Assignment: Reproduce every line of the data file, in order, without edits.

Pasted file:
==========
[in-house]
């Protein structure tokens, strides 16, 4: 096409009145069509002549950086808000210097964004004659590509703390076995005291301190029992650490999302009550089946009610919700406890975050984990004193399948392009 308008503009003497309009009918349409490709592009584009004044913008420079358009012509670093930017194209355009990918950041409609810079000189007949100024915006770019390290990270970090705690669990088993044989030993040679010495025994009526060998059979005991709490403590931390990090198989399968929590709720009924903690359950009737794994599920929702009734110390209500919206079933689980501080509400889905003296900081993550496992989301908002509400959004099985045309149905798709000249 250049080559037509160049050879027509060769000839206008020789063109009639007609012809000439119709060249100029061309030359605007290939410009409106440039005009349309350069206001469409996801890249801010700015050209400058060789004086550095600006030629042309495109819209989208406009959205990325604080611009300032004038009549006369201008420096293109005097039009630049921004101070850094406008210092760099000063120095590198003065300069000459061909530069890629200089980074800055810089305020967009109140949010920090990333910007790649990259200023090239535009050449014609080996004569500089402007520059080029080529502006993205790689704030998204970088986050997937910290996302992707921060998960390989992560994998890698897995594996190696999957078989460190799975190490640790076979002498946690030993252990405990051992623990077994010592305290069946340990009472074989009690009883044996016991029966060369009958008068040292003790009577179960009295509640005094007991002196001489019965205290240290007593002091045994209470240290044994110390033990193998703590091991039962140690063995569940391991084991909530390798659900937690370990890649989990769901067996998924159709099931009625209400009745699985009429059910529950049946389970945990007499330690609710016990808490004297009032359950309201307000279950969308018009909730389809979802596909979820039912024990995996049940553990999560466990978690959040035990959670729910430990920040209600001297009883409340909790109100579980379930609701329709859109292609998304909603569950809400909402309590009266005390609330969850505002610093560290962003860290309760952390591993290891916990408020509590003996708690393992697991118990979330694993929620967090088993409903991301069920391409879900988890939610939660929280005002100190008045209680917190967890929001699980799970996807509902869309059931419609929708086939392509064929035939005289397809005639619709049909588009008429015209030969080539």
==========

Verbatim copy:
[in-house]
């Protein structure tokens, strides 16, 4: 096409009145069509002549950086808000210097964004004659590509703390076995005291301190029992650490999302009550089946009610919700406890975050984990004193399948392009 308008503009003497309009009918349409490709592009584009004044913008420079358009012509670093930017194209355009990918950041409609810079000189007949100024915006770019390290990270970090705690669990088993044989030993040679010495025994009526060998059979005991709490403590931390990090198989399968929590709720009924903690359950009737794994599920929702009734110390209500919206079933689980501080509400889905003296900081993550496992989301908002509400959004099985045309149905798709000249 250049080559037509160049050879027509060769000839206008020789063109009639007609012809000439119709060249100029061309030359605007290939410009409106440039005009349309350069206001469409996801890249801010700015050209400058060789004086550095600006030629042309495109819209989208406009959205990325604080611009300032004038009549006369201008420096293109005097039009630049921004101070850094406008210092760099000063120095590198003065300069000459061909530069890629200089980074800055810089305020967009109140949010920090990333910007790649990259200023090239535009050449014609080996004569500089402007520059080029080529502006993205790689704030998204970088986050997937910290996302992707921060998960390989992560994998890698897995594996190696999957078989460190799975190490640790076979002498946690030993252990405990051992623990077994010592305290069946340990009472074989009690009883044996016991029966060369009958008068040292003790009577179960009295509640005094007991002196001489019965205290240290007593002091045994209470240290044994110390033990193998703590091991039962140690063995569940391991084991909530390798659900937690370990890649989990769901067996998924159709099931009625209400009745699985009429059910529950049946389970945990007499330690609710016990808490004297009032359950309201307000279950969308018009909730389809979802596909979820039912024990995996049940553990999560466990978690959040035990959670729910430990920040209600001297009883409340909790109100579980379930609701329709859109292609998304909603569950809400909402309590009266005390609330969850505002610093560290962003860290309760952390591993290891916990408020509590003996708690393992697991118990979330694993929620967090088993409903991301069920391409879900988890939610939660929280005002100190008045209680917190967890929001699980799970996807509902869309059931419609929708086939392509064929035939005289397809005639619709049909588009008429015209030969080539």